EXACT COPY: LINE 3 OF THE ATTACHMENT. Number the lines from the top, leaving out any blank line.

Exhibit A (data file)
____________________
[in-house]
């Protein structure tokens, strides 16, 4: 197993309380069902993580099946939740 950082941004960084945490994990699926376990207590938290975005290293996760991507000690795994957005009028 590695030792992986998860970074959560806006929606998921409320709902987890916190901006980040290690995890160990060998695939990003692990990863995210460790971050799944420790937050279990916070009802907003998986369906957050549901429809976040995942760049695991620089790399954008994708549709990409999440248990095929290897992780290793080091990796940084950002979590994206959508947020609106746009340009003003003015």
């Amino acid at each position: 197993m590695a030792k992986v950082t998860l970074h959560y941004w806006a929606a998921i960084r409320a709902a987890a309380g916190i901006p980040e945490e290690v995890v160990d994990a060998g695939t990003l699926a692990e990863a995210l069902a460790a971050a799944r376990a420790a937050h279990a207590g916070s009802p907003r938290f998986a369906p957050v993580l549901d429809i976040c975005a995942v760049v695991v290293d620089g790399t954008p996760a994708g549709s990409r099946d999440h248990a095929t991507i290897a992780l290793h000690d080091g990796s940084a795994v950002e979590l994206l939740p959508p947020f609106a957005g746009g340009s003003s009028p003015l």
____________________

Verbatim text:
């Amino acid at each position: 197993m590695a030792k992986v950082t998860l970074h959560y941004w806006a929606a998921i960084r409320a709902a987890a309380g916190i901006p980040e945490e290690v995890v160990d994990a060998g695939t990003l699926a692990e990863a995210l069902a460790a971050a799944r376990a420790a937050h279990a207590g916070s009802p907003r938290f998986a369906p957050v993580l549901d429809i976040c975005a995942v760049v695991v290293d620089g790399t954008p996760a994708g549709s990409r099946d999440h248990a095929t991507i290897a992780l290793h000690d080091g990796s940084a795994v950002e979590l994206l939740p959508p947020f609106a957005g746009g340009s003003s009028p003015l």